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DISCLOSURE

The authors have no financial interest to declare in relation to the content of this communication.

Matteo Rossi, M.D.

Plastic and Reconstructive Surgery

Department of Surgical, Oncological, and Oral Sciences

University of Palermo

Palermo, Italy

Salvatore D’Arpa, M.D., Ph.D.

Department of Plastic and Reconstructive Surgery

Ghent University Hospital

Ghent, Belgium

Renato Costa, M.D.

Nuclear Medicine

Biomedical Department of Internal and Specialist Medicine

University of Palermo

Palermo, Italy

Francesco Moschella, M.D.

Plastic and Reconstructive Surgery

Department of Surgical, Oncological, and Oral Sciences

University of Palermo

Palermo, Italy

Adriana Cordova, M.D.

Plastic and Reconstructive Surgery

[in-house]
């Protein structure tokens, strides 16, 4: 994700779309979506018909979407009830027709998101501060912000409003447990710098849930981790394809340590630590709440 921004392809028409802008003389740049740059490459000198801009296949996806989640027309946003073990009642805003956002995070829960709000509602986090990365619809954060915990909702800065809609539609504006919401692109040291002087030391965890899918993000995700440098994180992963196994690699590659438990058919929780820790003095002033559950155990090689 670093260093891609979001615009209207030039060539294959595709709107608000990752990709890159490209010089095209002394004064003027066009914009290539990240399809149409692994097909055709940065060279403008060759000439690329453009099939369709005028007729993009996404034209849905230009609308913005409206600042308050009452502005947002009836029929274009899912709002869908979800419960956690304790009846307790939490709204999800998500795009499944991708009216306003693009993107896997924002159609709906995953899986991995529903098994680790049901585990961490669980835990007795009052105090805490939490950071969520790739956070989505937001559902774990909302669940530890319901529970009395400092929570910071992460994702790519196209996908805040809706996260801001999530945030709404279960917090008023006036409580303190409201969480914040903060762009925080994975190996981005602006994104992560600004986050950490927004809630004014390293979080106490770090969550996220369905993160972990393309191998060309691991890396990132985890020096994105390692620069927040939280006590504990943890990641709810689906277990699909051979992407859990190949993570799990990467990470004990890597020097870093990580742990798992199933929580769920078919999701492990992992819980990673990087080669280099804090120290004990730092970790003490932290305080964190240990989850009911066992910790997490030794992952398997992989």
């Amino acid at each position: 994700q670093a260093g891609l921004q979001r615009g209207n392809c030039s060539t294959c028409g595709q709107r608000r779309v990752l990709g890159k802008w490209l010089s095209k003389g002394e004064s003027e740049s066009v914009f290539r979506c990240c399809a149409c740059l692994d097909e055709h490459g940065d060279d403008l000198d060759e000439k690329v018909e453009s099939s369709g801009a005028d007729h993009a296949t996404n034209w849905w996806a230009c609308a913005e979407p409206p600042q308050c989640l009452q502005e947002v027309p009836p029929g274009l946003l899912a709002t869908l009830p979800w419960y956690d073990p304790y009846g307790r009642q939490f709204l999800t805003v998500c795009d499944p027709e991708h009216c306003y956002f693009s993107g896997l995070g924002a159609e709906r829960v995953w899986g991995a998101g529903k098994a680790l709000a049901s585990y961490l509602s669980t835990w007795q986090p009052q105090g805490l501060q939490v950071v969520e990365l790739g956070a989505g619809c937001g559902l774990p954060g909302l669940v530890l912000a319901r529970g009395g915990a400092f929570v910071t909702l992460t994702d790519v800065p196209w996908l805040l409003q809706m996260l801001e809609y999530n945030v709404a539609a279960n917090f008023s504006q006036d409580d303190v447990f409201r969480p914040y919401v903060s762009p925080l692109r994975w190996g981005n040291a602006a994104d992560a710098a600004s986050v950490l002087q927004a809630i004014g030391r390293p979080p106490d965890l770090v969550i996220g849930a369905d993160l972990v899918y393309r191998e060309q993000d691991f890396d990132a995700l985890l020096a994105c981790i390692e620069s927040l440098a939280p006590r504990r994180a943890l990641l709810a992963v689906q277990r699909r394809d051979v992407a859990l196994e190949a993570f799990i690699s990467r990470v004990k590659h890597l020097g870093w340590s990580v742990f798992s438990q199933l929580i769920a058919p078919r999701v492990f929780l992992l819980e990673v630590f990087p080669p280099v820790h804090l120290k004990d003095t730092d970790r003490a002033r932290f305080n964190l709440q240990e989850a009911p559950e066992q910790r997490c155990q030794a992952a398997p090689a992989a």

Department of Surgical, Oncological, and Oral Sciences

University of Palermo

Palermo, Italy

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REFERENCES

1. Yamamoto T, Yamamoto N, Ishiura RTime to reconsider a gold standard of lymph flow imaging: Importance of reliability to detect abnormal lymphodynamics in lymphedema screening after cancer treatments. Plast Reconstr Surg. 2016. doi: 10.1097/PRS.0000000000003204. [Epub ahead of print].
2. Rossi M, Grassi R, Costa R, et alEvaluation of the upper limb lymphatic system: A prospective lymphoscintigraphic study in melanoma patients and healthy controls. Plast Reconstr Surg. 2016;138:1321–1331.
3. Yamamoto T, Matsuda N, Doi K, et alThe earliest finding of indocyanine green lymphography in asymptomatic limbs of lower extremity lymphedema patients secondary to cancer treatment: The modified dermal backflow stage and concept of subclinical lymphedema. Plast Reconstr Surg. 2011;128:314e–321e.
4. Yamamoto T, Narushima M, Yoshimatsu H, et alDynamic indocyanine green (ICG) lymphography for breast cancer-related arm lymphedema. Ann Plast Surg. 2014;73:706–709.
5. Mortimer PArm lymphoedema after breast cancer. Lancet Oncol. 2013;14:442–443.